Arizona Medicare Beneficiaries Resources | Arizona Open Enrollment Period
Medicare beneficiaries living in Arizona during 2015 were 1,134,774; 11% of the total population. This is the same percentage of those enrolled in Medicare nationwide.
West Virginia and Maine, the highest percentage states of beneficiaries; each are about 23 percent. Then the lowest percentage states are Alaska 11%, and Utah (12%). The raw numbers show that Alaska with 86,863 recipients is the lowest, then California has the most; it contains about one eight of the country’s population with 5.6 million then 14% of its population. Not counting the US Territories that contain mostly low enrollment totals for Medicare; Northern Mariana Islands Medicare only had 2,075 enrollees for 2015.
Of the individuals who qualify by their age alone, is about 86 percent of the recipients for Arizona Medicare.
The balance, which is 14% are those who are on Medicare because of a disability. The highest percent of recipients receiving Medicare is in Kentucky with disabled recipients for 25%. This is followed by the state of Alabama, Mississippi, West Virginia then Arkansas. The smallest percent is 10% for Hawaii, which is followed by the state of New Jersey, then North & South Dakota which is 13%.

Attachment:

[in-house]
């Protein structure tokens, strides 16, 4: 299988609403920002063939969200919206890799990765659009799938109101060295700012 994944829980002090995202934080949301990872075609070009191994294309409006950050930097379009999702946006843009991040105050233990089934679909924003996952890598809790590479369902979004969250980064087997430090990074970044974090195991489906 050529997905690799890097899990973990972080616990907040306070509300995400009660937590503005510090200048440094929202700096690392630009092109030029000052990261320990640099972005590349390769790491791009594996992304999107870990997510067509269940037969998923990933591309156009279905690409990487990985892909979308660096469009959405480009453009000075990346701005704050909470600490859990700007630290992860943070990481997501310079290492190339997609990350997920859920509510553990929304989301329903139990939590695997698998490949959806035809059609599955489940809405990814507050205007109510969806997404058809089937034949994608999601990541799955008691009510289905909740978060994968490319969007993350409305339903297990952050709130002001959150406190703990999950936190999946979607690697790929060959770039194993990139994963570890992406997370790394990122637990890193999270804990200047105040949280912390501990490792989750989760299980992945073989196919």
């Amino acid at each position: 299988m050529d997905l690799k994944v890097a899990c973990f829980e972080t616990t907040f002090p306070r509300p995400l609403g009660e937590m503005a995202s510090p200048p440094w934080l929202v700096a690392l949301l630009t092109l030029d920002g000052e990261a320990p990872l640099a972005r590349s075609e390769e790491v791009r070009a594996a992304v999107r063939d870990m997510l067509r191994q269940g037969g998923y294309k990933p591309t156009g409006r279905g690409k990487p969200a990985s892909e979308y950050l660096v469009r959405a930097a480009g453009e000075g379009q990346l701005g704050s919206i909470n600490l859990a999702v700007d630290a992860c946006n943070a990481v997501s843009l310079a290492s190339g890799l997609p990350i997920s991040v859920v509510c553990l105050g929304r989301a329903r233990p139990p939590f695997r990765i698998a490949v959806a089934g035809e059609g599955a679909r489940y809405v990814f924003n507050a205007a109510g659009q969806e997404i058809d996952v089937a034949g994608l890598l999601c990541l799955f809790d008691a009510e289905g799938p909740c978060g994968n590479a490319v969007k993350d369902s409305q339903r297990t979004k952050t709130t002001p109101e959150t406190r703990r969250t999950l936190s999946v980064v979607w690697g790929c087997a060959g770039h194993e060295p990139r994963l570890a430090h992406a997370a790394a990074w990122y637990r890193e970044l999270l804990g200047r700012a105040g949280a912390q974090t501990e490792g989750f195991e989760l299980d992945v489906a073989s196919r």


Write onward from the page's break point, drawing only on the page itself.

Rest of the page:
In Arizona, spending for Medicare in 2014 per enrollee was $8,063. This is based on a CMS standardized spending report. The spending differences in cost stem from only geographic differences coming from higher overhead expenses from higher cost of living areas, labor costs. This reporting only considers Original Medicare spending, as opposed to Medicare Advantage.
In 2009, Arizona’s total Medicare spending was $8.45 billion. For all states as well as the District of Columbia; total Medicare spending was $471 billion in 2009.
Considering the largest and smallest numbers of Medicare recipients, California came in at $50.6 billion for overall Medicare spending while at the same time Alaska only came in at $553 million.
Medicare Advantage offers private health benefit plans for Medicare beneficiaries instead of going through the Original Medicare or traditional Medicare which is the “federal government’s fee for service program.” These are plans for consumers who need options and desire additional benefits that exceed and go beyond what if offered by Original Medicare. These are not necessarily considered to be a wise option for some consumers that are concerned about government spending more on each enrollee who has a private plan than it would on Original Medicare. There are some “no premium” Advantage plans aside from the cost of Part B. But these plans use provider networks that can be more limited as opposed to Original Medicare with the total out of pocket cost sometimes being considerably higher for enrollees from what they would have with Original Medicare plus a Part D and Medigap plan.
In stand-alone prescription drug plans, Arizona has 381,214. With 26 plans in the state with premiums that range from $18 – $110 each month; which almost 34 percent the Arizona state total that in enrolled in stand-alone prescription drug plans for 2015.
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